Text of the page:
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A full inquiry will uncover the extent of torture in Iraq

I agree with most of what David Crawford writes on torture by British forces in Iraq, except when he says "we as a country should not judge those who were there by civilised standards as war is barbaric and in wartime barbaric things have always happened" (Letters, December 24).

By that argument, all crimes committed during a war, whoever committed them, would be forgivable, as war is barbaric.

So Saddam Hussein's gassing of the Kurds couldn't be judged wrong as war is inherently barbaric, the massacre at Srebrenica couldn't be judged wrong either – and torture by our enemies would also be beyond criticism.

Crimes are either wrong whoever commits them or else they are not crimes. Torture is always wrong. No excuses should ever be made for it, even, or especially, when our own military is involved.

The torture of the group of Iraqis that included Baha Mousa does not seem to have been a one-off for the Queen's Lancashire Regiment and associated Territorial Army units either. The diary of Private Stuart MacKenzie of the Lancastrian and Cumbrian Volunteers refers repeatedly on different days to beating various Iraqi civilians, looters and prisoners, including with sticks, and describes days where beatings took place as "good days" and uses the British military euphemism for the torture of Mousa: "conditioning".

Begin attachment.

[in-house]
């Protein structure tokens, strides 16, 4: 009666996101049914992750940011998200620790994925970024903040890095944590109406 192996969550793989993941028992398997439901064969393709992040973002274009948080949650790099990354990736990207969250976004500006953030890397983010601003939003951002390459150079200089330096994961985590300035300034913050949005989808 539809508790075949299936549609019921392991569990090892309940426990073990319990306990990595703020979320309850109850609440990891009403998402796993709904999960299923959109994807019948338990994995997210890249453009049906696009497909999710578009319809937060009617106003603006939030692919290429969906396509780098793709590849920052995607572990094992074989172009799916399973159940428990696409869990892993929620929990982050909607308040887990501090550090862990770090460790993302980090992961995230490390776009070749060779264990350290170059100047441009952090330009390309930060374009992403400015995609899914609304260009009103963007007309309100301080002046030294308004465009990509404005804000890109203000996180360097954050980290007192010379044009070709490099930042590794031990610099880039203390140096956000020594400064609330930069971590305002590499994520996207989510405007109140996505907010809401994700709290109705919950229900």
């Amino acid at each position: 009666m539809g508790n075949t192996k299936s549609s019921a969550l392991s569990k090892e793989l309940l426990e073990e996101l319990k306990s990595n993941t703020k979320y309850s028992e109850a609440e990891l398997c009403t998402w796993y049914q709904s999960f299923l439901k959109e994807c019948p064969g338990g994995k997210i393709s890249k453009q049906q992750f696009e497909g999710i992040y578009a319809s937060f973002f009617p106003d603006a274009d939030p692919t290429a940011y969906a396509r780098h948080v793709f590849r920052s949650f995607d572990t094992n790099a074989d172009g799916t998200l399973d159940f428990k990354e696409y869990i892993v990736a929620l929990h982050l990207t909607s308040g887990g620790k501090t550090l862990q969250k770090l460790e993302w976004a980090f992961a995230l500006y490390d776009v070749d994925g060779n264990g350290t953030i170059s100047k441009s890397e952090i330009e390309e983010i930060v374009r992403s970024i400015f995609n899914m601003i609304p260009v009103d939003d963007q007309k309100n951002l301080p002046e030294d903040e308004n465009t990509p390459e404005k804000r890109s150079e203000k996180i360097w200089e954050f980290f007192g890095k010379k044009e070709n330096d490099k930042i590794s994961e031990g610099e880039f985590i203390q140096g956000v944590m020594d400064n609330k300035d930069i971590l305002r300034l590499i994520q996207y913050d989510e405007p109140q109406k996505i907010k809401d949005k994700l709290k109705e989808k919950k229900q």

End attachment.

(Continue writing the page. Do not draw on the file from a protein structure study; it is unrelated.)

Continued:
Former Wren and police officer Louise Thomas resigned from the Ministry of Defence's Iraq Historic Allegations Team inquiry into torture by British forces in Iraq in October, saying other investigators were suppressing thousands of hours of video of abuse of prisoners by British troops on the grounds that the victims were "probably terrorists anyway" (so much for the British Government's supposed concern for human rights and the right to a fair trial).

I agree with Mr Crawford that more senior ranks must have been involved – or at least looked the other way – given the widespread torture which the hundreds of compensation payments and suppressed videos indicate.

We need a public inquiry or criminal trials to get the full truth and justice for the victims.

Duncan McFarlane,

Beanshields Farm,

Braidwood, Carluke.

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